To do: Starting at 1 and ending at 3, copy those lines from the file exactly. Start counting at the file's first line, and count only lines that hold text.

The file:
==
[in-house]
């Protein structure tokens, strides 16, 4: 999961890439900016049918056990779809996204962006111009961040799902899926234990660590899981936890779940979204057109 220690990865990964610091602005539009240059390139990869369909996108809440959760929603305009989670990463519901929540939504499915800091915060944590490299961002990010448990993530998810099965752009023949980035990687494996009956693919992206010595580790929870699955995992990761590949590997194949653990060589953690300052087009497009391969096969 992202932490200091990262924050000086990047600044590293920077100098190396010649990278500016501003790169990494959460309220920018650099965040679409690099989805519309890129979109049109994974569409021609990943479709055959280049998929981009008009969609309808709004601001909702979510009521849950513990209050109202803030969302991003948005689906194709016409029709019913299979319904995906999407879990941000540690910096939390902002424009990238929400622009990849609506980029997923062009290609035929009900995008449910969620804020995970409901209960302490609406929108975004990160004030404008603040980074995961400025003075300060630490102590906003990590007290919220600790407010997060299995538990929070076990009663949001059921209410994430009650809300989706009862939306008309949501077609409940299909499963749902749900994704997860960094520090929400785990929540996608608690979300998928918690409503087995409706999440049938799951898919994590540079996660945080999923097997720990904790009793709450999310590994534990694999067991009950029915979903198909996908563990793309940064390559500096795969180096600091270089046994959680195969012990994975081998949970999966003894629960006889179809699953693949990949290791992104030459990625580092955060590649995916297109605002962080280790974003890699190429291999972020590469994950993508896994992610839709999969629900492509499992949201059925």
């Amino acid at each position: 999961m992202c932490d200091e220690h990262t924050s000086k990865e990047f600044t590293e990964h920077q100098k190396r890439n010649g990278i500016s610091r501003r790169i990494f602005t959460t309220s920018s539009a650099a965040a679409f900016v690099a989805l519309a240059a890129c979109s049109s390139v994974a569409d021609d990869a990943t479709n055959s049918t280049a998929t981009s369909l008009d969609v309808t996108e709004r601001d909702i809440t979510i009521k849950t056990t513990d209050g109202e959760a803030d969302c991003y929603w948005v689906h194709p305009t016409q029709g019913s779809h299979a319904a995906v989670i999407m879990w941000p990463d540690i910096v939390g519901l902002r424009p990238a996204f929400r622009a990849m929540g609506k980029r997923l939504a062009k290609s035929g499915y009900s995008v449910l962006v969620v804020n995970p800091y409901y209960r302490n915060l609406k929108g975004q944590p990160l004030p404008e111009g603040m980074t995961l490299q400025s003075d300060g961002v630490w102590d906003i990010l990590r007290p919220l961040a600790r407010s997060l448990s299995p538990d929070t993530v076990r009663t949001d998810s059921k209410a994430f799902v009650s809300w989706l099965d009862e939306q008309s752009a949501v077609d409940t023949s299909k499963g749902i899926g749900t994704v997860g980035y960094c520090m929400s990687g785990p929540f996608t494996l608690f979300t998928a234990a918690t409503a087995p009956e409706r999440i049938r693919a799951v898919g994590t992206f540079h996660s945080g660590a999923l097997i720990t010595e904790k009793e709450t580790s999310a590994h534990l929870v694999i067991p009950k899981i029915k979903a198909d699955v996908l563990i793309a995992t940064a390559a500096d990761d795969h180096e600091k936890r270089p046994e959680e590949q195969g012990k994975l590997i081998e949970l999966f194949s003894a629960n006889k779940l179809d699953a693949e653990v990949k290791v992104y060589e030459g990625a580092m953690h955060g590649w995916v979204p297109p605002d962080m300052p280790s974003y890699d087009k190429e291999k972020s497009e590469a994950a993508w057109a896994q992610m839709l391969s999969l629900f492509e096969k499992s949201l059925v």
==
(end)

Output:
[in-house]
């Protein structure tokens, strides 16, 4: 999961890439900016049918056990779809996204962006111009961040799902899926234990660590899981936890779940979204057109 220690990865990964610091602005539009240059390139990869369909996108809440959760929603305009989670990463519901929540939504499915800091915060944590490299961002990010448990993530998810099965752009023949980035990687494996009956693919992206010595580790929870699955995992990761590949590997194949653990060589953690300052087009497009391969096969 992202932490200091990262924050000086990047600044590293920077100098190396010649990278500016501003790169990494959460309220920018650099965040679409690099989805519309890129979109049109994974569409021609990943479709055959280049998929981009008009969609309808709004601001909702979510009521849950513990209050109202803030969302991003948005689906194709016409029709019913299979319904995906999407879990941000540690910096939390902002424009990238929400622009990849609506980029997923062009290609035929009900995008449910969620804020995970409901209960302490609406929108975004990160004030404008603040980074995961400025003075300060630490102590906003990590007290919220600790407010997060299995538990929070076990009663949001059921209410994430009650809300989706009862939306008309949501077609409940299909499963749902749900994704997860960094520090929400785990929540996608608690979300998928918690409503087995409706999440049938799951898919994590540079996660945080999923097997720990904790009793709450999310590994534990694999067991009950029915979903198909996908563990793309940064390559500096795969180096600091270089046994959680195969012990994975081998949970999966003894629960006889179809699953693949990949290791992104030459990625580092955060590649995916297109605002962080280790974003890699190429291999972020590469994950993508896994992610839709999969629900492509499992949201059925």
């Amino acid at each position: 999961m992202c932490d200091e220690h990262t924050s000086k990865e990047f600044t590293e990964h920077q100098k190396r890439n010649g990278i500016s610091r501003r790169i990494f602005t959460t309220s920018s539009a650099a965040a679409f900016v690099a989805l519309a240059a890129c979109s049109s390139v994974a569409d021609d990869a990943t479709n055959s049918t280049a998929t981009s369909l008009d969609v309808t996108e709004r601001d909702i809440t979510i009521k849950t056990t513990d209050g109202e959760a803030d969302c991003y929603w948005v689906h194709p305009t016409q029709g019913s779809h299979a319904a995906v989670i999407m879990w941000p990463d540690i910096v939390g519901l902002r424009p990238a996204f929400r622009a990849m929540g609506k980029r997923l939504a062009k290609s035929g499915y009900s995008v449910l962006v969620v804020n995970p800091y409901y209960r302490n915060l609406k929108g975004q944590p990160l004030p404008e111009g603040m980074t995961l490299q400025s003075d300060g961002v630490w102590d906003i990010l990590r007290p919220l961040a600790r407010s997060l448990s299995p538990d929070t993530v076990r009663t949001d998810s059921k209410a994430f799902v009650s809300w989706l099965d009862e939306q008309s752009a949501v077609d409940t023949s299909k499963g749902i899926g749900t994704v997860g980035y960094c520090m929400s990687g785990p929540f996608t494996l608690f979300t998928a234990a918690t409503a087995p009956e409706r999440i049938r693919a799951v898919g994590t992206f540079h996660s945080g660590a999923l097997i720990t010595e904790k009793e709450t580790s999310a590994h534990l929870v694999i067991p009950k899981i029915k979903a198909d699955v996908l563990i793309a995992t940064a390559a500096d990761d795969h180096e600091k936890r270089p046994e959680e590949q195969g012990k994975l590997i081998e949970l999966f194949s003894a629960n006889k779940l179809d699953a693949e653990v990949k290791v992104y060589e030459g990625a580092m953690h955060g590649w995916v979204p297109p605002d962080m300052p280790s974003y890699d087009k190429e291999k972020s497009e590469a994950a993508w057109a896994q992610m839709l391969s999969l629900f492509e096969k499992s949201l059925v």